Portrait of a Novel
By Michael Gorra
The story of a man and his masterpiece that helped bring literature into a new age.
Henry James once described the “house of fiction” as one that has “not one window, but a million—a number of possible windows not to be reckoned.” In his metaphor, the novelist stands within the house and looks out through any one of these many windows onto all manner of human experience transpiring in the external world. But in Portrait of a Novel, Smith College professor Michael Gorra reverses the metaphor; he stands with the reader on the lawn and the balconies and looks into the many windows of James’s life, peering in on both the psychological and biographical circumstances that helped shape his masterpiece The Portrait of a Lady. The book is part scholarly yet compelling close read of that text, part biography, and part travelogue—Gorra retraced many of James’s expatriated steps though Europe. The author’s encyclopedic understanding of not only James, but also his influences and contemporaries, offers a thoroughly illustrated and appropriately tumultuous picture of fiction’s awkward adolescence between stilted Victorianism and modernistic messiness. The reader does not have to love or even be particularly familiar with James’s work to enjoy this book; this is as much a story about the creative process itself, or the function of genius, as it is about any particular product.
My American Revolution: Crossing the Delaware and I-78
by Robert Sullivan
A patriot looks to re-create some of the adventures of our war for independence.
Historical reenactors refer to what they do as “living history,” the idea being that it’s easier to learn from a three-dimensional experience than is from a book or lecture, because it establishes a physical connection with the past. It was something like this desire, familiar to most amateur history buffs, that drove Sullivan (who penned narrative nonfiction books like Rats and Cross Country) to relive some of the iconic deeds of American Revolution, such as crossing the East River to Manhattan in a small boat in homage to George Washington’s escape after the disastrous Battle of Brooklyn. Sullivan is himself a New Yorker, and his zeal for local history comes across in the way that he treats each task with enthusiastic respect. For him, hiking through New Jersey along the path of Washington’s troops is more than a hike—it’s a communion with our shared past that bears an importance beyond mere observation. This is half history and half just good fun. There is, after all, nothing particularly historically edifying to be gleaned from, for instance, Sullivan’s dogged attempts to send a signal to the city from the hills of New Jersey. But it’s inspiring to watch him attempt to capture even the tiniest bit of the audacity of the American founding.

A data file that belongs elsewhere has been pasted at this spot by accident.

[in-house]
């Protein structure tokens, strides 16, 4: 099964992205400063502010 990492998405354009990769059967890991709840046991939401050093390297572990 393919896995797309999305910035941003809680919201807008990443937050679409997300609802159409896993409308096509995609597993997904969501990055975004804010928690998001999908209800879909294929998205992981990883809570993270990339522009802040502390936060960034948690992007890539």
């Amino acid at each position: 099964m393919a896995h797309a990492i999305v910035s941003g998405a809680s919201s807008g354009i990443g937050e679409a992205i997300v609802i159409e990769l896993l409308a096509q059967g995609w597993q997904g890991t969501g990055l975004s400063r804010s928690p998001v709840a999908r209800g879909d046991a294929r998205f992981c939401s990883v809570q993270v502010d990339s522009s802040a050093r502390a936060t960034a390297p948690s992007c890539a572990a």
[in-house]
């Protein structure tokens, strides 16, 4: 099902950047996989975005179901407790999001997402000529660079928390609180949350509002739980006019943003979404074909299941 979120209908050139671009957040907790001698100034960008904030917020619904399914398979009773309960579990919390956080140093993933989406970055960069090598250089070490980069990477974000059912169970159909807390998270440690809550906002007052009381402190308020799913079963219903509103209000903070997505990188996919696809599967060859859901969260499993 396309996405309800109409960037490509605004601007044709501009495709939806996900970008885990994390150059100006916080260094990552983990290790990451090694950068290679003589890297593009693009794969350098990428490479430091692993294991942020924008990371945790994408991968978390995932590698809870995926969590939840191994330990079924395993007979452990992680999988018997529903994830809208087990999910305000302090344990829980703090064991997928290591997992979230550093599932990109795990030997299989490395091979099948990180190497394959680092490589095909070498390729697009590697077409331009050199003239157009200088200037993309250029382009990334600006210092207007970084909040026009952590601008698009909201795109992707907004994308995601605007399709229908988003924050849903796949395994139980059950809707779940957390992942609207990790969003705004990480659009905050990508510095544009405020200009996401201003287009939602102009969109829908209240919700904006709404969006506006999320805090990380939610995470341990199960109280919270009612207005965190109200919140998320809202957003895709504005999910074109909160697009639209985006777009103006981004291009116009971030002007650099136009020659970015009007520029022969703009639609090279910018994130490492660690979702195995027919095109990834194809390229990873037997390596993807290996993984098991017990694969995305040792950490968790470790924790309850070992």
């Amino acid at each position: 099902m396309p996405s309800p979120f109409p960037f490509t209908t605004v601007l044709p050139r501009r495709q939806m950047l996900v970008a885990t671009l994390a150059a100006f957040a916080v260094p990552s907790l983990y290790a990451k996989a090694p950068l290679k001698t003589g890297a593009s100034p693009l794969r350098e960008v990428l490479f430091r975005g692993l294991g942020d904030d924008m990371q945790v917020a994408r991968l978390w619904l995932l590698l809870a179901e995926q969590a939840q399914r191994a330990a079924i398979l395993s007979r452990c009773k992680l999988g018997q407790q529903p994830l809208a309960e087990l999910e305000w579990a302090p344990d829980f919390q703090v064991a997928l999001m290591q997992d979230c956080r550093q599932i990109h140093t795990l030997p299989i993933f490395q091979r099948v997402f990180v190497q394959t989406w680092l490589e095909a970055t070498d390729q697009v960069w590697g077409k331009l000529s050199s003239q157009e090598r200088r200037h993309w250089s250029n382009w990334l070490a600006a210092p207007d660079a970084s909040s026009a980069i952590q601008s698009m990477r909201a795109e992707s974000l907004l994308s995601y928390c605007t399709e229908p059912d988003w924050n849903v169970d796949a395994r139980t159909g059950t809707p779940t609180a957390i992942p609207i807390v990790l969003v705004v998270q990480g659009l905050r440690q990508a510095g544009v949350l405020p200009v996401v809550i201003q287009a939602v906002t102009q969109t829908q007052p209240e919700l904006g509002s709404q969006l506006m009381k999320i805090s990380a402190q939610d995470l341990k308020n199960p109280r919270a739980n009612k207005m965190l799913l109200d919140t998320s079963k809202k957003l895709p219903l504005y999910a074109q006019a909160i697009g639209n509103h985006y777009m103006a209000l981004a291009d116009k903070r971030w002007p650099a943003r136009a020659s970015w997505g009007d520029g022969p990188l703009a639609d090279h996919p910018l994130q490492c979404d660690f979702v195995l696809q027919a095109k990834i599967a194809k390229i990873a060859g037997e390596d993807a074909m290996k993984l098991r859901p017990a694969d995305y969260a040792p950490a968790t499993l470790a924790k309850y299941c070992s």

Every week, we present brief but in-depth reviews of five fiction and non-fiction books.
Can baseball still define an America that’s in decline rather than rocketing to the top? Yes, says Nicholas Mancusi—look to the minor leagues.